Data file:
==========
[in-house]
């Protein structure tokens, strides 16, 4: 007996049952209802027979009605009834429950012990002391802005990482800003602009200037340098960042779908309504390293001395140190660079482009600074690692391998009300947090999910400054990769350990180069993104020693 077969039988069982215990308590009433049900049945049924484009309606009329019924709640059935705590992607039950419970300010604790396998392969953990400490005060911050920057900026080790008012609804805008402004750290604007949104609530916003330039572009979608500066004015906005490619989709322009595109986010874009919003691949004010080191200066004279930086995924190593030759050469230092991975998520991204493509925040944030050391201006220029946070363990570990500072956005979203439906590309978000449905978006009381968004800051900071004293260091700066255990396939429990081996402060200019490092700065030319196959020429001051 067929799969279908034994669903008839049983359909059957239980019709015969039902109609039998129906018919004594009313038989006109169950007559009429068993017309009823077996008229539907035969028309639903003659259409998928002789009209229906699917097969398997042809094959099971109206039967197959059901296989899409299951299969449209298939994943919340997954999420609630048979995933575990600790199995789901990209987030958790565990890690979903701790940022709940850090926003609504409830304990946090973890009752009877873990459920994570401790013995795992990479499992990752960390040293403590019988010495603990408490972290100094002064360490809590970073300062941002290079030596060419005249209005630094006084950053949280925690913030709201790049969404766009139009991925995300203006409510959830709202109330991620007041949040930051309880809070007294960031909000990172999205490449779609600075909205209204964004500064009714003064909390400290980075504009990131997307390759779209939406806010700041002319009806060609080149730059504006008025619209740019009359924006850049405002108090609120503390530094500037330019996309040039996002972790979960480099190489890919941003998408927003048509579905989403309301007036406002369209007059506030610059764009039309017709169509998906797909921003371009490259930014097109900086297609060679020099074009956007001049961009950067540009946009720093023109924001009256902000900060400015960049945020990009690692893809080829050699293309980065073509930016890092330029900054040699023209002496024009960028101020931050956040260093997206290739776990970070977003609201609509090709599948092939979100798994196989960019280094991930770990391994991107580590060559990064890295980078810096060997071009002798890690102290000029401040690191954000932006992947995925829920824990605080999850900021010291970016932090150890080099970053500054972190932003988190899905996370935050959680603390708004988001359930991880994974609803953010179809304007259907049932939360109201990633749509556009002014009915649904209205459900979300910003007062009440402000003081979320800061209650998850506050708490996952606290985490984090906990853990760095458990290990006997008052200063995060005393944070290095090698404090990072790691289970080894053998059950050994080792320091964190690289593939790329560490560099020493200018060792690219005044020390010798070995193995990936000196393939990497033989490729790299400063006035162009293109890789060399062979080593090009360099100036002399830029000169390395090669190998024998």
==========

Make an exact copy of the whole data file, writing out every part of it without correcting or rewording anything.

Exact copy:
[in-house]
């Protein structure tokens, strides 16, 4: 007996049952209802027979009605009834429950012990002391802005990482800003602009200037340098960042779908309504390293001395140190660079482009600074690692391998009300947090999910400054990769350990180069993104020693 077969039988069982215990308590009433049900049945049924484009309606009329019924709640059935705590992607039950419970300010604790396998392969953990400490005060911050920057900026080790008012609804805008402004750290604007949104609530916003330039572009979608500066004015906005490619989709322009595109986010874009919003691949004010080191200066004279930086995924190593030759050469230092991975998520991204493509925040944030050391201006220029946070363990570990500072956005979203439906590309978000449905978006009381968004800051900071004293260091700066255990396939429990081996402060200019490092700065030319196959020429001051 067929799969279908034994669903008839049983359909059957239980019709015969039902109609039998129906018919004594009313038989006109169950007559009429068993017309009823077996008229539907035969028309639903003659259409998928002789009209229906699917097969398997042809094959099971109206039967197959059901296989899409299951299969449209298939994943919340997954999420609630048979995933575990600790199995789901990209987030958790565990890690979903701790940022709940850090926003609504409830304990946090973890009752009877873990459920994570401790013995795992990479499992990752960390040293403590019988010495603990408490972290100094002064360490809590970073300062941002290079030596060419005249209005630094006084950053949280925690913030709201790049969404766009139009991925995300203006409510959830709202109330991620007041949040930051309880809070007294960031909000990172999205490449779609600075909205209204964004500064009714003064909390400290980075504009990131997307390759779209939406806010700041002319009806060609080149730059504006008025619209740019009359924006850049405002108090609120503390530094500037330019996309040039996002972790979960480099190489890919941003998408927003048509579905989403309301007036406002369209007059506030610059764009039309017709169509998906797909921003371009490259930014097109900086297609060679020099074009956007001049961009950067540009946009720093023109924001009256902000900060400015960049945020990009690692893809080829050699293309980065073509930016890092330029900054040699023209002496024009960028101020931050956040260093997206290739776990970070977003609201609509090709599948092939979100798994196989960019280094991930770990391994991107580590060559990064890295980078810096060997071009002798890690102290000029401040690191954000932006992947995925829920824990605080999850900021010291970016932090150890080099970053500054972190932003988190899905996370935050959680603390708004988001359930991880994974609803953010179809304007259907049932939360109201990633749509556009002014009915649904209205459900979300910003007062009440402000003081979320800061209650998850506050708490996952606290985490984090906990853990760095458990290990006997008052200063995060005393944070290095090698404090990072790691289970080894053998059950050994080792320091964190690289593939790329560490560099020493200018060792690219005044020390010798070995193995990936000196393939990497033989490729790299400063006035162009293109890789060399062979080593090009360099100036002399830029000169390395090669190998024998």